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Subcategory of CFO News

Most U.S. colleges and universities have an LMS for academic activities, including posting syllabuses, grading and sending out announcements.

Online faculty at Castleton University don’t just dole out tests—they take them, too. Full- and part-time instructors who have no experience teaching online with Moodle’s learning management system work through a self-paced, six-module course created by associate academic dean Cathy Kozlik. 

Recent lawsuits have alleged that certain colleges breached the Employee Retirement Income Security Act (ERISA), which states employers that sponsor retirement plans have a fiduciary responsibility to prudently manage those plans on the behalf of their employees.

Eight prominent universities—including University of Pennsylvania, Duke, Emory, Johns Hopkins, Vanderbilt and others—were hit with separate lawsuits in August 2016 alleging the institutions mishandled their employee retirement plans.

MONTCLAIR, New Jersey—Montclair State had been a university for only a few years when Susan Cole took over as president in 1998. She wanted the job—her second presidency—because she saw vast, untapped potential on the campus of 12,000 students. She also felt certain that she could, pretty quickly, ensure the institution lived up to its new name.

After years of working with multiple food service vendors and local restaurants, Carnegie Mellon University brought fast-casual bakery chain Au Bon Pain to campus. The school’s first experience with a national restaurant franchise, it was a 12-month process from the brainstorming phase to opening the doors to hungry students.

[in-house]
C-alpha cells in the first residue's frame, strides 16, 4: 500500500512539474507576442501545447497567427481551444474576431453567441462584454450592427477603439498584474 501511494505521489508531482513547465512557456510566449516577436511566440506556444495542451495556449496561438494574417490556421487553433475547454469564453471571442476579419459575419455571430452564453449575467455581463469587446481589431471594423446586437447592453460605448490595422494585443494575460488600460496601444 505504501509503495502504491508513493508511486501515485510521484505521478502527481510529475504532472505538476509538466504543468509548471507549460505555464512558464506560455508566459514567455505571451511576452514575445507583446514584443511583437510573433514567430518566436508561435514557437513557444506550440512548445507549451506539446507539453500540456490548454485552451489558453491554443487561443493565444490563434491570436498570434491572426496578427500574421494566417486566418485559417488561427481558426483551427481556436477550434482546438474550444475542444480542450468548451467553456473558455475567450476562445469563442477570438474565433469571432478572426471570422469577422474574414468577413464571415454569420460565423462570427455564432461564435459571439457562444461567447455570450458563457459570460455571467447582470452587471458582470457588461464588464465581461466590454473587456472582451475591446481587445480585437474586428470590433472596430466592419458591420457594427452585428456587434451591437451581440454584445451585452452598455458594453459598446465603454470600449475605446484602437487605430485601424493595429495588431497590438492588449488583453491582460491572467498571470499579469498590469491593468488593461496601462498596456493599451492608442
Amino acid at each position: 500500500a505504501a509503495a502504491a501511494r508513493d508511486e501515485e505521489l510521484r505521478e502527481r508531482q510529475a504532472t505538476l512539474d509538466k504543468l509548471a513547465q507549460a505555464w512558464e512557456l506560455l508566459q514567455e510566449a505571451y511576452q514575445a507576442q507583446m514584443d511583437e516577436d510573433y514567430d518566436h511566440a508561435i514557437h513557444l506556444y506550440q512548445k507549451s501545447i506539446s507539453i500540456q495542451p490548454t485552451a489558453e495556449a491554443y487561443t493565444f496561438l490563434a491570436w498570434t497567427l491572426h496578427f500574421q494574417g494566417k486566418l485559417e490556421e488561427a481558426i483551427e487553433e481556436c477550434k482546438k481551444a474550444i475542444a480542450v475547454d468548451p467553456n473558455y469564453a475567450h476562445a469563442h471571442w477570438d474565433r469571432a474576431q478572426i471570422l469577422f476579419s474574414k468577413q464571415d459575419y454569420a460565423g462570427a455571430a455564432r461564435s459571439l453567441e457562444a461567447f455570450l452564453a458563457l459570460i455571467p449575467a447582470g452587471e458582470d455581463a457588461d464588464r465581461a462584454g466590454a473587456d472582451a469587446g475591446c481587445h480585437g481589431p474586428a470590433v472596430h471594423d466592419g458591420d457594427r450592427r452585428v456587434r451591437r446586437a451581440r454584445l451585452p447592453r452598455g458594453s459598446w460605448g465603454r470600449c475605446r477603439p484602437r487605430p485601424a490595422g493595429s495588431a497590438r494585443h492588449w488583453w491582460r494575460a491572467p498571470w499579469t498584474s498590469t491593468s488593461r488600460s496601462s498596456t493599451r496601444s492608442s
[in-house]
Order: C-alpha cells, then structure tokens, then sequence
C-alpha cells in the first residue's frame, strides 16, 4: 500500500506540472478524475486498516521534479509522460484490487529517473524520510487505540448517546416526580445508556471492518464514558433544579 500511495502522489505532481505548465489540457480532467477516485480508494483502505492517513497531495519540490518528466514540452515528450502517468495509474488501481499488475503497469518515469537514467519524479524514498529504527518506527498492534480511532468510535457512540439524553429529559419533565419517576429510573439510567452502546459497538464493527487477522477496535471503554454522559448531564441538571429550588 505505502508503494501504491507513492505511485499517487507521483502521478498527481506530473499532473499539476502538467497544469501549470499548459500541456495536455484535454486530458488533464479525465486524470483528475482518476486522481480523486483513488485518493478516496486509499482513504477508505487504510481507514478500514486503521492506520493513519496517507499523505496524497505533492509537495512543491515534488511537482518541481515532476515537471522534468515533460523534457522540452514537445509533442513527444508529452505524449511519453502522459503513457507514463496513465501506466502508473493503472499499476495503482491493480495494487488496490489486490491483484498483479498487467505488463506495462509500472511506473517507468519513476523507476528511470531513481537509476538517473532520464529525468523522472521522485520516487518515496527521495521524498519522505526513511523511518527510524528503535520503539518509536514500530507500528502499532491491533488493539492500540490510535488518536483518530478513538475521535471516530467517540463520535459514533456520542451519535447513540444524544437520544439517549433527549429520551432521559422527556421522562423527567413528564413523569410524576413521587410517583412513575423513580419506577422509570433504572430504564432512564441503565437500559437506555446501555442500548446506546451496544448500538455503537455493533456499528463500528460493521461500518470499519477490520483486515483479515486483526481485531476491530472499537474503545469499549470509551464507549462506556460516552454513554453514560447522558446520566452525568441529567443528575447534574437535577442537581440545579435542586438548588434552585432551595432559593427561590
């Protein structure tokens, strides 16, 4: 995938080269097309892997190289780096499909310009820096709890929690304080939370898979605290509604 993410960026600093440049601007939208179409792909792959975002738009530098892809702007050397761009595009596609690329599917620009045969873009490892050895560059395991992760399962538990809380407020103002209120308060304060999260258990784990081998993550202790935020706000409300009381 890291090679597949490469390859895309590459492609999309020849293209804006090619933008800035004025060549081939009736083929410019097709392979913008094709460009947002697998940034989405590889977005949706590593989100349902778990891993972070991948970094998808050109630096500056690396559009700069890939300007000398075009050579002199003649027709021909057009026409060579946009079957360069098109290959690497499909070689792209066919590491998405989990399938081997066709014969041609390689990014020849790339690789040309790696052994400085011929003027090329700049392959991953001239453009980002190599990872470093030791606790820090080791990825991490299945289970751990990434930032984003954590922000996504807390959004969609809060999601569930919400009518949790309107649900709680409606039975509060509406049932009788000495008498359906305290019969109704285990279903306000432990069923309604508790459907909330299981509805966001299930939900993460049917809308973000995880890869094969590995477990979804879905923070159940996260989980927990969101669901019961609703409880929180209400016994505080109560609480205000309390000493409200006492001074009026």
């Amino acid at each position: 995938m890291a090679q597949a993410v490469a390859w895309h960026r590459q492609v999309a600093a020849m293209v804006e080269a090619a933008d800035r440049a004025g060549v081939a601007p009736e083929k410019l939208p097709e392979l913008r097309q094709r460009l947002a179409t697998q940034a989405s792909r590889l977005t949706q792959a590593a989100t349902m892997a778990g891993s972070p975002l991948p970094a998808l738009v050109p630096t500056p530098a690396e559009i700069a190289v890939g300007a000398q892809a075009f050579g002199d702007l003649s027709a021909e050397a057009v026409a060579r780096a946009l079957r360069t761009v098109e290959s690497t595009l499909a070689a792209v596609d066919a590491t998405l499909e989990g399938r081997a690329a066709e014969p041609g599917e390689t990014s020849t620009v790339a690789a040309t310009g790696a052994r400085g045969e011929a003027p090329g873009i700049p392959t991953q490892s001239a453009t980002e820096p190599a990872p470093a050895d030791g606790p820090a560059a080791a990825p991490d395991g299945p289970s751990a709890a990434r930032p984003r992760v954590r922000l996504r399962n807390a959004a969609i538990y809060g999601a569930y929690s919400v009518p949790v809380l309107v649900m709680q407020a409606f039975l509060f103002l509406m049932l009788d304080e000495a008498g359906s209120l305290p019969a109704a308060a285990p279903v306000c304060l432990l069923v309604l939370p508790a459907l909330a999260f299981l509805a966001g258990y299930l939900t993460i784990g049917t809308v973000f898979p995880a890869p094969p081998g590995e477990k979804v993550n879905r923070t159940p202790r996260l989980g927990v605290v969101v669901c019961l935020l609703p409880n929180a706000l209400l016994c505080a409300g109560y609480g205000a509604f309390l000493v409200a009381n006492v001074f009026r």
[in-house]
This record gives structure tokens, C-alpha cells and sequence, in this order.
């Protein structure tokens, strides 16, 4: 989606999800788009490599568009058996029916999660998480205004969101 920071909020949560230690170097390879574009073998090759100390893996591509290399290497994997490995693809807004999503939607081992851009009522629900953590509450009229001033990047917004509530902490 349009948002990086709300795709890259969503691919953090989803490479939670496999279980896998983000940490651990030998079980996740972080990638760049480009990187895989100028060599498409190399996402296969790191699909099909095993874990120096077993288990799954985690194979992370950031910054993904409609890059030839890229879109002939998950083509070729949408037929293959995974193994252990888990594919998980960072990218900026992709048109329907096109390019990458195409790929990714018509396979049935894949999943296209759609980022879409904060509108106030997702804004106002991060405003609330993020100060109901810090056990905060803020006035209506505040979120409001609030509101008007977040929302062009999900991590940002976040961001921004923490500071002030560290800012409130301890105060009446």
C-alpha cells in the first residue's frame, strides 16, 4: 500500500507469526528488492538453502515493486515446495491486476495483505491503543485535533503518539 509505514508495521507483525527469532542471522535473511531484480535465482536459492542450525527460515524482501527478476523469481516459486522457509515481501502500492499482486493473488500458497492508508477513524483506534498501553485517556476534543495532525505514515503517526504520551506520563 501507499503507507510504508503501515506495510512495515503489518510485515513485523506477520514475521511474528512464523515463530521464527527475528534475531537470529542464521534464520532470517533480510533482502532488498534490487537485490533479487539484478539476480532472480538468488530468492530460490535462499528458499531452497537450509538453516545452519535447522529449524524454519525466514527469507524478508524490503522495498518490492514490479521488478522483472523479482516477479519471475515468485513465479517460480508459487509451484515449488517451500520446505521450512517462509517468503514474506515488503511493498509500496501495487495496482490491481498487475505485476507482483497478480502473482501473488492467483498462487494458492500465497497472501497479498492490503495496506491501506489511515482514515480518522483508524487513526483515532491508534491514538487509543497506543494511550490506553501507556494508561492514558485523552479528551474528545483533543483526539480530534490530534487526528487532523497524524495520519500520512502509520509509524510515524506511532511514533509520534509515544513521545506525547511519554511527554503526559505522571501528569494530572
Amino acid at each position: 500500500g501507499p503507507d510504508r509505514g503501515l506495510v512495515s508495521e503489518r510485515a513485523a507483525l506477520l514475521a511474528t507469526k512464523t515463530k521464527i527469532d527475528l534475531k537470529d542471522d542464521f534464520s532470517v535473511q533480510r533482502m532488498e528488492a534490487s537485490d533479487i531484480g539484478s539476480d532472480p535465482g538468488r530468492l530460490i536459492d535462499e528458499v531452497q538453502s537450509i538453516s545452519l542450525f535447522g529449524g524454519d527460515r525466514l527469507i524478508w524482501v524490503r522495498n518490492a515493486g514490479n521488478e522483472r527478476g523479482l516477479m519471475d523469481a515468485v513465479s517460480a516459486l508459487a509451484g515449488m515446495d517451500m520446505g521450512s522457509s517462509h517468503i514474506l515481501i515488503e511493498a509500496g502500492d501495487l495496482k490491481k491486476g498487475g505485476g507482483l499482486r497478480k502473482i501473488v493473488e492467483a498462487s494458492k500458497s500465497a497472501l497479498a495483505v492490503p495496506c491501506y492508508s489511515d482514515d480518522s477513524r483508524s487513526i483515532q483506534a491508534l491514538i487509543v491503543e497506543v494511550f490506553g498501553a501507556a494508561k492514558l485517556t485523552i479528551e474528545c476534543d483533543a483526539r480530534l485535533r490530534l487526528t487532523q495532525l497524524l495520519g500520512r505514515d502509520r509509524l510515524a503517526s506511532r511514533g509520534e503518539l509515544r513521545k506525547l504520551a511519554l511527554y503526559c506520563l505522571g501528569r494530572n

When Teri McIntyre was a University of Wisconsin undergrad in the early ‘90s, she volunteered to call alumni to ask for college fund donations and—believe it or not—she liked making those calls. A university development officer noticed and offered McIntyre a job after graduation.

Betsy Mennell, Northern Arizona University’s development vice president, learned the hard way that “in fundraising, if you speak the language you can talk the talk, but you may not be able to walk the walk.”

After being burned a few times hiring the wrong people—“disorganized, not self-disciplined, afraid to ask for money”—she now requires candidates to tackle four tasks that every MGO must handle.

In an era in which every college or university expense must be scrutinized, tuition remission policy details may be worth analyzing. (Click to enlarge)

Almost 90 percent of colleges and universities offer tuition remission benefits to their employees and employees’ dependents. And with college tuition costs skyrocketing, that benefit has become increasingly sought-after—but expensive for the institution.

While many institutions that examine their tuition remission spending wind up reining in spending in this area, some schools are actually increasing the benefit to better recruit and retain top-notch talent.

Last year, leaders at the University of St. Thomas in St. Paul, Minnesota, increased the tuition benefit for employees’ spouses and children from 75 percent to full coverage. Employees themselves already received 100 percent remission.

Public-private partnerships are a growing trend that allow universities to fund the construction of new buildings and, if desired, turn over maintenance and operations to skilled partners. Structuring these decades-long partnerships for a successful outcome involves careful planning on the big decisions and the details.

Although Granville Towers, located across the street from UNC Chapel Hill’s campus, was built in 1964, it has been refurbished and updated multiple times by EdR, which manages the 1,327-bed residence hall. Student amenities include weekly housekeeping services for in-suite bathrooms, on-site dining hall and fitness center, a community kitchen, study lounges and a gift-wrapping station.

“What advice do you have for administrators about making long-term relationships with firms like yours beneficial for both parties?”

“Colleges and universities must clearly define their primary objectives and maintain a degree of flexibility with respect to their approach in ultimately determining the business relationship with their private sector partner. By their very nature, P3s are not ‘business as usual’ and therefore require clarity of purpose and flexibility in approach.”

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